There is absolutely no doubt whatsoever that those who are in favour of the extension of marriage DO occupy the moral high ground on this matter and those religionists who object have been exposed as the hypocrites they so often are. For those who claim to know “THE TRUTH” to be so ignorant is hard to understand. You seem to be so wrapped up in your own interpretations of this and that, to not have any common sense any more.

  • http://www.facebook.com/people/Ruari-McCallion/604089387 Ruari McCallion

    Do not confuse ‘moral high ground’ with ‘applauded by the noisome mob’.

    Easy to do but best avoided…

  • http://www.facebook.com/people/Ruari-McCallion/604089387 Ruari McCallion

    You may not seek the ‘orthodox Catholic view’ but if you are hosting audio programme that Is claiming to do so, then people like Hans Kung are not the best placed to present it.

  • AK P

    Great suggestions – don’t expect it will happen, but wouldn’t it be wonderful to have faithful Catholics representing our Faith.

  • majorcalamity

    Did they say “orthodox” in the programme?  I thought it was simply “Catholic”. Hans Kung might not be the pin up boy of the trads, but he makes sense to many of us, and I take him seriously. He represents a valid view of where your Church needs to be. 

  • majorcalamity

    Oh I don’t at all. I think for myself. The mob have no influence on me. The mob on here seem, in contrast, seem to influence each other pretty strongly.

  • LongIslandMichael

    Welcome home Derek and wells said!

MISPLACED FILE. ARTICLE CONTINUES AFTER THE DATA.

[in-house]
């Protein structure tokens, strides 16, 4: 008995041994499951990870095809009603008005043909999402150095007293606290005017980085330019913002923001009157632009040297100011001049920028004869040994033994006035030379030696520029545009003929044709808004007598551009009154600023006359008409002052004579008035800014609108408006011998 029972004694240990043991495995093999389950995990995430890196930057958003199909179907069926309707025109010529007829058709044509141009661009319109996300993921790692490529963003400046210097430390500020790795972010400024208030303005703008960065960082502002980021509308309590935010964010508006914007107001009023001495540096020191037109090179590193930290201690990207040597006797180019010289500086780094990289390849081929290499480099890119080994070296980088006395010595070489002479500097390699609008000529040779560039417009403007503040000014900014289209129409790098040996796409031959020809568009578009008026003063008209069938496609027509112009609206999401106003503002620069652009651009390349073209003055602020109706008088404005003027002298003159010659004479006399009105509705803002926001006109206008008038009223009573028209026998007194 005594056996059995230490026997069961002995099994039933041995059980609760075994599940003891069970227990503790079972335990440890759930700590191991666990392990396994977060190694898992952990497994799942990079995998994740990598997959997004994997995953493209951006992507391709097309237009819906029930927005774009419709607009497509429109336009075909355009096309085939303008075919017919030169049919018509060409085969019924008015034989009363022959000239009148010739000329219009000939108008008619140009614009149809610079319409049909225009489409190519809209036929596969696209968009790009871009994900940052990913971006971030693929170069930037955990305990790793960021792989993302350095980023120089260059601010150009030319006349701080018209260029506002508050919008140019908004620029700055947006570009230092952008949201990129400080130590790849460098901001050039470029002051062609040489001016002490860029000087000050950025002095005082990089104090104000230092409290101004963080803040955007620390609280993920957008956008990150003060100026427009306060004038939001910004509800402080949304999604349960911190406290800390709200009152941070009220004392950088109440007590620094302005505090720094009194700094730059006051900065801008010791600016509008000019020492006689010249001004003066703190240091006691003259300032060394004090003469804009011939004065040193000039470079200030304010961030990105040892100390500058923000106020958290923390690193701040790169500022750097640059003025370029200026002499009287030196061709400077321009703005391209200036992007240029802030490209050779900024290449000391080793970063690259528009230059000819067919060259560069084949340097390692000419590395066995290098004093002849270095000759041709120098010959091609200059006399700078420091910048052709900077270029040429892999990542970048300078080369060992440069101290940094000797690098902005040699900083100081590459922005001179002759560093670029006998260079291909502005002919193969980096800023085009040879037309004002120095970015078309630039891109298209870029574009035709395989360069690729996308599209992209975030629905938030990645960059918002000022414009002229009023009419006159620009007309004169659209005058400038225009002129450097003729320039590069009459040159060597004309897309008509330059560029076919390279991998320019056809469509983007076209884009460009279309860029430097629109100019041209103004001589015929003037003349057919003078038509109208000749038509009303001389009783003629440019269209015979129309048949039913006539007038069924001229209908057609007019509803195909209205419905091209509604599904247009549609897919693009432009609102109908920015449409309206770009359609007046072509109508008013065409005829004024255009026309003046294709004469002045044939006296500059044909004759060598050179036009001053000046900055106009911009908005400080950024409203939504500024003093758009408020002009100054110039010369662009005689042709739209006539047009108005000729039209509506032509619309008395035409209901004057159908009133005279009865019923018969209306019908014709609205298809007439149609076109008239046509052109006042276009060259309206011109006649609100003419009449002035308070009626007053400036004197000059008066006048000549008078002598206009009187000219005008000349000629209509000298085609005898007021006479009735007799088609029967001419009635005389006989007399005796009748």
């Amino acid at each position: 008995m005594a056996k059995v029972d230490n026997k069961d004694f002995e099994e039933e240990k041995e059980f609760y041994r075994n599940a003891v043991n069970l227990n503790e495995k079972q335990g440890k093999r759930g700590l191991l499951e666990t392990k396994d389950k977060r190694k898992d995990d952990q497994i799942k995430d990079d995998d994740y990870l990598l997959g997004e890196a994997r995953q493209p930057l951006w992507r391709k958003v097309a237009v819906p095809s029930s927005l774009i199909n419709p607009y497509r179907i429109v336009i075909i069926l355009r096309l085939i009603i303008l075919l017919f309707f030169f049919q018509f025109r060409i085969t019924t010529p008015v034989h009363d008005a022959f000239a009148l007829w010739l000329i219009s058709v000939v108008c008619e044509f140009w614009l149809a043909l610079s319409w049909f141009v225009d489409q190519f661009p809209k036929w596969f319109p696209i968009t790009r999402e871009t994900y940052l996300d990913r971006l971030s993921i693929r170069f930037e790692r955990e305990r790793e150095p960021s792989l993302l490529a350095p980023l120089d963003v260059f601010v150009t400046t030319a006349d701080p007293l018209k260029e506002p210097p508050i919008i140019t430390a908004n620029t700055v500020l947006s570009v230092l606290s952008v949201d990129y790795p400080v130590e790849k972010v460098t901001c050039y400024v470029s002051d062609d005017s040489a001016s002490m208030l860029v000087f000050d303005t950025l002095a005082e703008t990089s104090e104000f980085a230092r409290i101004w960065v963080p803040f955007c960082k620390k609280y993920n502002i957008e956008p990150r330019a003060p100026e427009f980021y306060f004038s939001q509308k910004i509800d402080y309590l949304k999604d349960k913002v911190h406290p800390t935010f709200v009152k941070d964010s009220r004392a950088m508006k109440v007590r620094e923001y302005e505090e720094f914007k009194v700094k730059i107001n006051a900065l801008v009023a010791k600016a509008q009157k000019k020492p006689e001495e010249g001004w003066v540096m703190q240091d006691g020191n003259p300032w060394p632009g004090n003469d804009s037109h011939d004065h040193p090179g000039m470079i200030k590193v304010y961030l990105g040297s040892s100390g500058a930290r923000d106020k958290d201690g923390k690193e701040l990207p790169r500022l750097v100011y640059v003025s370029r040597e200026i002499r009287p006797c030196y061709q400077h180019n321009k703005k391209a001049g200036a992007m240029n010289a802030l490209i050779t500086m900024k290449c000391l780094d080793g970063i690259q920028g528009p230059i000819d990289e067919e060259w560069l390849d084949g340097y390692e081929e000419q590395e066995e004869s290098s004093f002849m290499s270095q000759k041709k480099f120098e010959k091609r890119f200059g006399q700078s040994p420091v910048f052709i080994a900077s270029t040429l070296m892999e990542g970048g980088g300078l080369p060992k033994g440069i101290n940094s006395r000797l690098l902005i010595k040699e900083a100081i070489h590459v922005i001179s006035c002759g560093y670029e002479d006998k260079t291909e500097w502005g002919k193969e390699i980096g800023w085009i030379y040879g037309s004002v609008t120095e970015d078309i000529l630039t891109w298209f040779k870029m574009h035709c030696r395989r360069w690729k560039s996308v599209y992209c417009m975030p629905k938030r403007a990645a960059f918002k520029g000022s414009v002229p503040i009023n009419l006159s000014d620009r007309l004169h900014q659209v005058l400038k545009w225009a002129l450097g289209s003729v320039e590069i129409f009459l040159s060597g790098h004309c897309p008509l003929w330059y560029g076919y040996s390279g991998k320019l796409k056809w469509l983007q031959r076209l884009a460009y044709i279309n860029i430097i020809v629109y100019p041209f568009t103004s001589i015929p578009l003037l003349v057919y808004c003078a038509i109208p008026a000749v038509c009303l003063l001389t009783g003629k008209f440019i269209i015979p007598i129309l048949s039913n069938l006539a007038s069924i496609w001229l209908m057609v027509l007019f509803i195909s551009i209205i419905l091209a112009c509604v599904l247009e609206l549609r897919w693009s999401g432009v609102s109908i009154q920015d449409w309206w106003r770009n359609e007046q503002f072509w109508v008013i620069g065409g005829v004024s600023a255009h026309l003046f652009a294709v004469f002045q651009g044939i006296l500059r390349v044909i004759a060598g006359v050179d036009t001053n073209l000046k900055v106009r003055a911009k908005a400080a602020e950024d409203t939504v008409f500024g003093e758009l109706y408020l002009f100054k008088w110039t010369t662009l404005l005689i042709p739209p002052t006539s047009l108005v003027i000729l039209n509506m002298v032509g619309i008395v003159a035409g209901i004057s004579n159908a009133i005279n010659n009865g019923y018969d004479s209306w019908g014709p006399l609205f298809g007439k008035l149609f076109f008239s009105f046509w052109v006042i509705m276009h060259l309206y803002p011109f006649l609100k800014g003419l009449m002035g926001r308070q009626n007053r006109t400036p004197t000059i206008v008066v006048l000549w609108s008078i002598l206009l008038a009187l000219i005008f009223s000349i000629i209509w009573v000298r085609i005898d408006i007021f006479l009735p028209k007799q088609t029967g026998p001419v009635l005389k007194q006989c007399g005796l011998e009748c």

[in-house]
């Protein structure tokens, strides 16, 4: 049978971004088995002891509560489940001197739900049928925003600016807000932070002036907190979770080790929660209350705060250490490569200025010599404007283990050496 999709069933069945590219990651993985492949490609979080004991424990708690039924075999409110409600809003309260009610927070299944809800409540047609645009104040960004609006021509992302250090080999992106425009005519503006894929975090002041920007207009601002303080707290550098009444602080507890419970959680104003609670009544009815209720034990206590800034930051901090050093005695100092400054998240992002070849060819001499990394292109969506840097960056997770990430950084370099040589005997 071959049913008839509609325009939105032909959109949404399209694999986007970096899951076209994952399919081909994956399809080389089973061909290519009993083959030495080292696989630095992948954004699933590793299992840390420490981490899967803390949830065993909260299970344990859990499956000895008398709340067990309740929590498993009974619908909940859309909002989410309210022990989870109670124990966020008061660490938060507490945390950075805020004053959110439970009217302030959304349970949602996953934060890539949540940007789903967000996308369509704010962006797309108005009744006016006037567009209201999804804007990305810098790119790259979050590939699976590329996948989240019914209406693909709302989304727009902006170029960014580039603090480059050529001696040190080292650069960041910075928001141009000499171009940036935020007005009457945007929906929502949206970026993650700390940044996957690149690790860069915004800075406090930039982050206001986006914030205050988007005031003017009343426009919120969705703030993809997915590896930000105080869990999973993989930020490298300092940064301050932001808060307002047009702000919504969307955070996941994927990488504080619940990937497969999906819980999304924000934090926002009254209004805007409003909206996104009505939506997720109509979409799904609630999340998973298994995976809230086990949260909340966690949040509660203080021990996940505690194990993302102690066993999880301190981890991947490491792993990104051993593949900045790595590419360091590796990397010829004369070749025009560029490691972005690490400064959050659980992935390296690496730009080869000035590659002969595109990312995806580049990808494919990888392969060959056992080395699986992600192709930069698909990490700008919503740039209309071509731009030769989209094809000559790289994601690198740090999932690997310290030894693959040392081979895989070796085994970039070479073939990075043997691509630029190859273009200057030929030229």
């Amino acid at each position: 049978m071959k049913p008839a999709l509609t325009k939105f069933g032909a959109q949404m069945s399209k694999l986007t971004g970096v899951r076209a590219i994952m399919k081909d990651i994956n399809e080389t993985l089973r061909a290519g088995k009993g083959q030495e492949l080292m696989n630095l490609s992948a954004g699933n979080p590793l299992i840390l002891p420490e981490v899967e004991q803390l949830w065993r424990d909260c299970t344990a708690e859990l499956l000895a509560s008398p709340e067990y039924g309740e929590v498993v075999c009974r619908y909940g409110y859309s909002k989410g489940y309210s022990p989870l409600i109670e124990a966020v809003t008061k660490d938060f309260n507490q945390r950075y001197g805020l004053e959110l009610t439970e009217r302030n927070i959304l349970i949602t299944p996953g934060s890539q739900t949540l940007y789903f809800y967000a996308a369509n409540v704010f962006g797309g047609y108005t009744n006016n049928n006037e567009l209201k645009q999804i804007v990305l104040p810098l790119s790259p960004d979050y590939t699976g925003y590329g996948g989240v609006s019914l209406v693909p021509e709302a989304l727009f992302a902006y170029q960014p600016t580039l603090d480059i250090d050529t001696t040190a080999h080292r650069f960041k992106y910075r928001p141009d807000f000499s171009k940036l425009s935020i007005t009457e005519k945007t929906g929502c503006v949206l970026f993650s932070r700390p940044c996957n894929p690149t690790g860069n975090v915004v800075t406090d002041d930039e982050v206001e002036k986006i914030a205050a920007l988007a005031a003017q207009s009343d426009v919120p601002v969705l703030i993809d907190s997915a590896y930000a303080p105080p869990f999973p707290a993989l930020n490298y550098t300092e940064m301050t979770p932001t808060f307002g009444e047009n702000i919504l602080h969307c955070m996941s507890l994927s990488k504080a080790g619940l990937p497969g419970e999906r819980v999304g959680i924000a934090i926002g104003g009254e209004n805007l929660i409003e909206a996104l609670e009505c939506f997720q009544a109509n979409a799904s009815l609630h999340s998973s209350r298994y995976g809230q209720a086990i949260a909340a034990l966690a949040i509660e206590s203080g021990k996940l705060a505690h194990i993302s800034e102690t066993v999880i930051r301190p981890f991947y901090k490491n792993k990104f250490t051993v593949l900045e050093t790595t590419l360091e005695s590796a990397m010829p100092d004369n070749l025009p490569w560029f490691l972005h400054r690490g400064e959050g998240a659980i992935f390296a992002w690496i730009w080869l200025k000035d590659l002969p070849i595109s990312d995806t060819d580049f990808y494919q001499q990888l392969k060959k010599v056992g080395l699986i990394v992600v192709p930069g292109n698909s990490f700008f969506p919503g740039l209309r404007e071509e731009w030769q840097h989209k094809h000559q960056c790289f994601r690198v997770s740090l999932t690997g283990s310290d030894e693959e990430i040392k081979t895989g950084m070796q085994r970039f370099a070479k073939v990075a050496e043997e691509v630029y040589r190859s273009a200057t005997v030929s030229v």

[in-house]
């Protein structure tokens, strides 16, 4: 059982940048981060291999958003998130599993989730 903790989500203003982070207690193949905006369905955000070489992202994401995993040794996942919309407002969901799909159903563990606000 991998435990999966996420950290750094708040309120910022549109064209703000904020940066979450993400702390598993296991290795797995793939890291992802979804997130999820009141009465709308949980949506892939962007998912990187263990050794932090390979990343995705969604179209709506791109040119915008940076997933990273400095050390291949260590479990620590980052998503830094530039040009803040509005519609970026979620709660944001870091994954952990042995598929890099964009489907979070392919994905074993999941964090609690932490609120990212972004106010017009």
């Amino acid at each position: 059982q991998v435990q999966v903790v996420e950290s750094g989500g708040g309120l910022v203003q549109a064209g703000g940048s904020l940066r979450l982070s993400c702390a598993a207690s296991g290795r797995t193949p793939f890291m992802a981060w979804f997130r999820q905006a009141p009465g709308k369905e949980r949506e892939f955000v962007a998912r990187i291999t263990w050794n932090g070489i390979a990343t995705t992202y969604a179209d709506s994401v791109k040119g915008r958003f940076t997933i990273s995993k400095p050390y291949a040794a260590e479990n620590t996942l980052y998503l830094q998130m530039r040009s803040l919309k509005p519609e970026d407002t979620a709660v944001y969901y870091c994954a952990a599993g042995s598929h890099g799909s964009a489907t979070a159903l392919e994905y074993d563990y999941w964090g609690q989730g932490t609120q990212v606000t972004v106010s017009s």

• LongIslandMichael

     Like I said I could careless what Non Catholics and liberal Catholics think. I  certainly pray for them and would not hesitate to be charitable to them but when it comes to their ideas I could careless because they are wrong.

    Truth does not change and will not change. Christ is the Truth and His Truth is the Catholic Church and its teachings and sacraments.  What those people believe and think is called  moral relativism. Moral Relativist are the opponents of Truth and freedom because they ultimately attempt to impose their will (ie., the will of man) over the will of God. 

  • LongIslandMichael

     Han Kung is a heretic. PERIOD. He has been part of the problem for many decades and sadly he has led many people astray from the Truth of Christ. We all have to answer for our own sins and the Good Lord knows I have many that I have done and will do penance for in purgatory but some people will be held b God for greater accountability then others especially shepherd’s who have led their flock astray. Hans Kung is one of the many shepherds who either knowingly or due to a lack of courage and faith has led many poor souls astray.

  • Quierosd

    This is the hardest job in the world!! God bless Pope Benedict…..and the choice of our next papal see even harder.

  • A reader

    How “Catholic” is this newspaper?
    A bad tempered diatribe that only serves to stir negativity.
    The Church is One. Stop this now for the sake of God.
    Extremely un-Christ like comments like this serve no one.
    Let us all pray for unity and guidance. Please.
    AMDG